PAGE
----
What Pregnancy Teaches Us About the Life of a Startup Founder

What Pregnancy Teaches Us About the Complicated Life of a Startup Founder

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Having a baby is a big deal. Having a baby while running a startup is an even bigger deal. When going through pregnancy, I learned some lessons that were applicable to both my journey as a new mother and as a startup founder. Here are 10 lessons:

    1. It’s not as easy as it looks. As cute as pregnant women look with their baby bumps, it doesn’t feel “that cute.” I stopped sleeping that last month before my child was born, so much so that I started hallucinating. The media portrays an idealistic, romantic image of running a startup company, with all the freedoms and joys being your own boss, when in fact, there’s a lot more grind involved. In the course of a single day, a competitor can suddenly copy your product, and you can land a big investor.
    2. There are a lot of ups and downs. When I was expecting, the hormones were flying through my body in epic proportions. I remember on our 500 Startups demo day, I ended up crying the whole ride there, smiling for hours once we arrived, then breaking down and crying in the bathroom, only to go back and smile some more. In the startup world, I wake up in the morning full of optimism, and then by 3 p.m., I can come crashing down, filled with doubt. By 7 p.m., I often have to pull together all the energy I have to pitch my company to strangers.
    3. There’s no going back. I learned that once doctors intervene with labor and the birth of the baby, there’s no going back. In the startup world, you need to have product-market-fit and a kickass product. I know many founders who practice all kinds of growth hacking to get their numbers to look just right, but many of growth hacks are just not sustainable.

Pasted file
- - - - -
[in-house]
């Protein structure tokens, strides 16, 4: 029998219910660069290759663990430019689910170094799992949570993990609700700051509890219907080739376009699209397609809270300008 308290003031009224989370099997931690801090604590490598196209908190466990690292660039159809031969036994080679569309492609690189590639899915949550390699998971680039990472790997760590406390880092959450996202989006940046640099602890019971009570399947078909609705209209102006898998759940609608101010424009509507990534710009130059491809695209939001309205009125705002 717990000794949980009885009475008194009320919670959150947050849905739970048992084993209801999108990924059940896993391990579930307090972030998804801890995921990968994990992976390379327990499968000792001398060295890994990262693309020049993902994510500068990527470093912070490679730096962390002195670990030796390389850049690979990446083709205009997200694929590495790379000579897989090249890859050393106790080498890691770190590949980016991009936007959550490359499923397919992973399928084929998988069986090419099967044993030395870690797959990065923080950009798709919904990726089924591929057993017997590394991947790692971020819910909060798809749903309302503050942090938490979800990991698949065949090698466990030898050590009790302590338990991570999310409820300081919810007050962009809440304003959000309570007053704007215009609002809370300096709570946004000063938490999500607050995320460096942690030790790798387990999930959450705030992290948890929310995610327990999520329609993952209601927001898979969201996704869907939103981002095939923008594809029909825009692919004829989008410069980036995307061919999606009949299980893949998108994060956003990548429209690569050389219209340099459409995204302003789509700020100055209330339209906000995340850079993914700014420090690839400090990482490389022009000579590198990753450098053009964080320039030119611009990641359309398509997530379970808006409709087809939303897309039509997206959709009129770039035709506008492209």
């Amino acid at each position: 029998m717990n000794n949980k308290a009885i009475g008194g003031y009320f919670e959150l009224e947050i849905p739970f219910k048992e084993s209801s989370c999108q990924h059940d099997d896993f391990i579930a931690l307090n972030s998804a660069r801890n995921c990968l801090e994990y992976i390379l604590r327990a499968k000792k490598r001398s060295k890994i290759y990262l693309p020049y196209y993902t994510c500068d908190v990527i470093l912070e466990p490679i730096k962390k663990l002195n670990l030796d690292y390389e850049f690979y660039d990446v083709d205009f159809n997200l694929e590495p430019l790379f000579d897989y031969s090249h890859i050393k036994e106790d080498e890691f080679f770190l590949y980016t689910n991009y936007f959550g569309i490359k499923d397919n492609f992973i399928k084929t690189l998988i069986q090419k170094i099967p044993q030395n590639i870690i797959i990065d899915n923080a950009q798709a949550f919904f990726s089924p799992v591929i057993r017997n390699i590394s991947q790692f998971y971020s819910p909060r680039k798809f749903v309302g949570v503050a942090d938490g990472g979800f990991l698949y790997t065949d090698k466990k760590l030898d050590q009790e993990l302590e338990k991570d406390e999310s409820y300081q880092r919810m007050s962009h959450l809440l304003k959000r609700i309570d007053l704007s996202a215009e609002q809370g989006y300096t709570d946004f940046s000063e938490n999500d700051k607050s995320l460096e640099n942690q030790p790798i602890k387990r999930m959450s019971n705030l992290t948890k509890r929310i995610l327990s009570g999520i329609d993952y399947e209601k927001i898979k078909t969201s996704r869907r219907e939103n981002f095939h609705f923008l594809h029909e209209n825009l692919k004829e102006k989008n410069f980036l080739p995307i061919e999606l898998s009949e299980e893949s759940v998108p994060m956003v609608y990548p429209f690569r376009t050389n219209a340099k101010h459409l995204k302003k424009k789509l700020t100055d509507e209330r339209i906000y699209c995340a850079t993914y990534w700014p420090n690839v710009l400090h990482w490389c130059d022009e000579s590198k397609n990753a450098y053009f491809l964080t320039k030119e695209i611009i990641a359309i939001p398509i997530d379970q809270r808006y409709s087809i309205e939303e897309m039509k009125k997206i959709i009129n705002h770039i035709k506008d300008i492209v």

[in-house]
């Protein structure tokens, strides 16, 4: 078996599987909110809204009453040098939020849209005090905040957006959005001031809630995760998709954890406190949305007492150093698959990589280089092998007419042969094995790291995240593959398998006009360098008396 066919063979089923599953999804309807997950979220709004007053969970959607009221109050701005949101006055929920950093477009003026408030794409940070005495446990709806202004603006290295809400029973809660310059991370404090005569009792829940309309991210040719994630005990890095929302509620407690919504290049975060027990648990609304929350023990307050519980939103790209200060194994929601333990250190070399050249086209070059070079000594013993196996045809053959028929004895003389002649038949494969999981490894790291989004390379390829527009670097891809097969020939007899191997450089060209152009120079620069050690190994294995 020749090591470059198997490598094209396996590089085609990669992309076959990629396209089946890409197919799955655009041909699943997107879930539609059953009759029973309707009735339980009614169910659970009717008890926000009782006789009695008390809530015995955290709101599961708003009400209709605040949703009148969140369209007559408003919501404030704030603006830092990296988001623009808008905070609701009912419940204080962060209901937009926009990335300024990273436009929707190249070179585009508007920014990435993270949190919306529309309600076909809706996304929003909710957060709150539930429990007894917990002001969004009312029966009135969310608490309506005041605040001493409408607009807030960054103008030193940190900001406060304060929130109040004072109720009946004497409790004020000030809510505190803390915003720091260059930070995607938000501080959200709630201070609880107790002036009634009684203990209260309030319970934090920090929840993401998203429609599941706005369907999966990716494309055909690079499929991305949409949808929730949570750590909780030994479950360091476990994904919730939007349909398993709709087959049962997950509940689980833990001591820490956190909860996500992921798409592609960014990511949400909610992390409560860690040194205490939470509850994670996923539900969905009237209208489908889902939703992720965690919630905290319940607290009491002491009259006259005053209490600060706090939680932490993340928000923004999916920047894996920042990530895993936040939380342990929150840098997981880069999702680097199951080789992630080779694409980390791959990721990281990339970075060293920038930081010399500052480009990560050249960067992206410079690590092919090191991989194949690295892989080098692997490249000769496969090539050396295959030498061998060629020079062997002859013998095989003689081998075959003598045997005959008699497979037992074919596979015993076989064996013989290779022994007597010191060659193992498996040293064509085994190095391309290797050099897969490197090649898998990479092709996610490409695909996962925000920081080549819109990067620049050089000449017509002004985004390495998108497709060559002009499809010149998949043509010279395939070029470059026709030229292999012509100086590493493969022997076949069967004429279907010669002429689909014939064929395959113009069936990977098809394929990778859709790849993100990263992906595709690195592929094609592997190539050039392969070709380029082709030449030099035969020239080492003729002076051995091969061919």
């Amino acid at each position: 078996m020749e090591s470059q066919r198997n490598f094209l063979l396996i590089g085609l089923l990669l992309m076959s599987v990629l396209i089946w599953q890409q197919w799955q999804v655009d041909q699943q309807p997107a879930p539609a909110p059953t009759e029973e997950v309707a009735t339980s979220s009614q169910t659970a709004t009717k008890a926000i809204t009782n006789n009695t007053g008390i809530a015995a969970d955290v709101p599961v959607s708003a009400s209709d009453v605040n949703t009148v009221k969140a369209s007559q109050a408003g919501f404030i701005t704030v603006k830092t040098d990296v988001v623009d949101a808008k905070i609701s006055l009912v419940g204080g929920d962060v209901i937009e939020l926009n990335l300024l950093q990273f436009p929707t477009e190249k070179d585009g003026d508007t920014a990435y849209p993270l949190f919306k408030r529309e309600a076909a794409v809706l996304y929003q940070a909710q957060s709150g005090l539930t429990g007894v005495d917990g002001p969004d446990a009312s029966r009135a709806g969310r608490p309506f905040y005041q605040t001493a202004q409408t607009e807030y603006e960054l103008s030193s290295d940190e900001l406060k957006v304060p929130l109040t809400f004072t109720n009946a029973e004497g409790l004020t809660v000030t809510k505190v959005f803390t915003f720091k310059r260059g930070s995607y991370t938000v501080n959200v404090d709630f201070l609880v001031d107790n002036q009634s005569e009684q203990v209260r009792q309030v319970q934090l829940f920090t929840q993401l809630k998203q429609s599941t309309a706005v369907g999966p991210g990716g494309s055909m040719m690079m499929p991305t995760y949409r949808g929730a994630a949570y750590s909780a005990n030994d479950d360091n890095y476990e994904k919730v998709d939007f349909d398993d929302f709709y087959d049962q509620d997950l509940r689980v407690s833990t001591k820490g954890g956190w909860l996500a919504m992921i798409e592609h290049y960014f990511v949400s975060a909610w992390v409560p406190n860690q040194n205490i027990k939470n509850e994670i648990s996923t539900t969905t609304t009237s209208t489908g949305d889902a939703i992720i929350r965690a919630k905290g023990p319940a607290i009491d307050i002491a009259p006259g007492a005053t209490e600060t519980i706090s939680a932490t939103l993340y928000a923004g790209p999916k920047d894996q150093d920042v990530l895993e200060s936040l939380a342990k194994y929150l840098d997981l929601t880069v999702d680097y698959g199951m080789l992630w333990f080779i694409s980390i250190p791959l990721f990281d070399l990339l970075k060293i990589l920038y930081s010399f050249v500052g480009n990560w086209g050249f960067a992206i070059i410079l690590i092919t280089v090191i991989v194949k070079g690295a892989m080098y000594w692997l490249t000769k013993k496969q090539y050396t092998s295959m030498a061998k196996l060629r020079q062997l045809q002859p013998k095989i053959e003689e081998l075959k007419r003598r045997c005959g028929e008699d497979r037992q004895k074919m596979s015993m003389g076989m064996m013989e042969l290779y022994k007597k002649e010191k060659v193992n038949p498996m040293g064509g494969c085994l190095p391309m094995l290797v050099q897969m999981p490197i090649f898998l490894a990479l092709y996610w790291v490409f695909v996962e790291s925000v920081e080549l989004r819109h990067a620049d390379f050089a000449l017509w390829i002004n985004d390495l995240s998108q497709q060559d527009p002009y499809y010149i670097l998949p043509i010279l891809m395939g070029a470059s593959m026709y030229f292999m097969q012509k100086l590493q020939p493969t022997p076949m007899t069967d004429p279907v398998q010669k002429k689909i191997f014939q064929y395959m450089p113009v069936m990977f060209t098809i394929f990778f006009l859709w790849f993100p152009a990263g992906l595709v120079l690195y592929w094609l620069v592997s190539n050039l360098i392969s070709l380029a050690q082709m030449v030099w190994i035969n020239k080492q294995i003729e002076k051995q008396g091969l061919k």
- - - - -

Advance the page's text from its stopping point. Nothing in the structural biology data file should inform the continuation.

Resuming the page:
4. There’s an unexpected feeling. Creating life with my husband has been magical. The child grows right before your eyes. As a founder, you create something out of nothing. Your existence is only thanks to the customers willing to pay for your product or service (and also to the employees, advisors and investors who work alongside you to make it happen). As a gift-giving service, we make handmade cards to go with every gift. I’m personally committed to ensuring each gift receives the best attention we can give, and I work side-by-side with those involved in our business every day.
    5. You’re the underdog. After having gone through miscarriages, making it to the third trimester made us feel like the underdog. Everything was about not messing it up. Data on the number of women CEOs is limited. Less than 5 percent of the Fortune 500 CEOs are women. As a pregnant CEO, I was a minority among minorities. This impacted us, especially when fundraising. It meant we had to make hard decisions as a business to survive. I took out personal loans to cover us for a while. Ultimately, we had to reset and could no longer pay employee salaries. I now have a team of people driven like founders.

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Arry Yu is the CEO and founder of GiftStarter: Gift together, split the cost, share the joy.

BusinessCollective, launched in partnership with Citi, is a virtual mentorship program powered by North America’s most ambitious young thought leaders, entrepreneurs, executives and small business owners.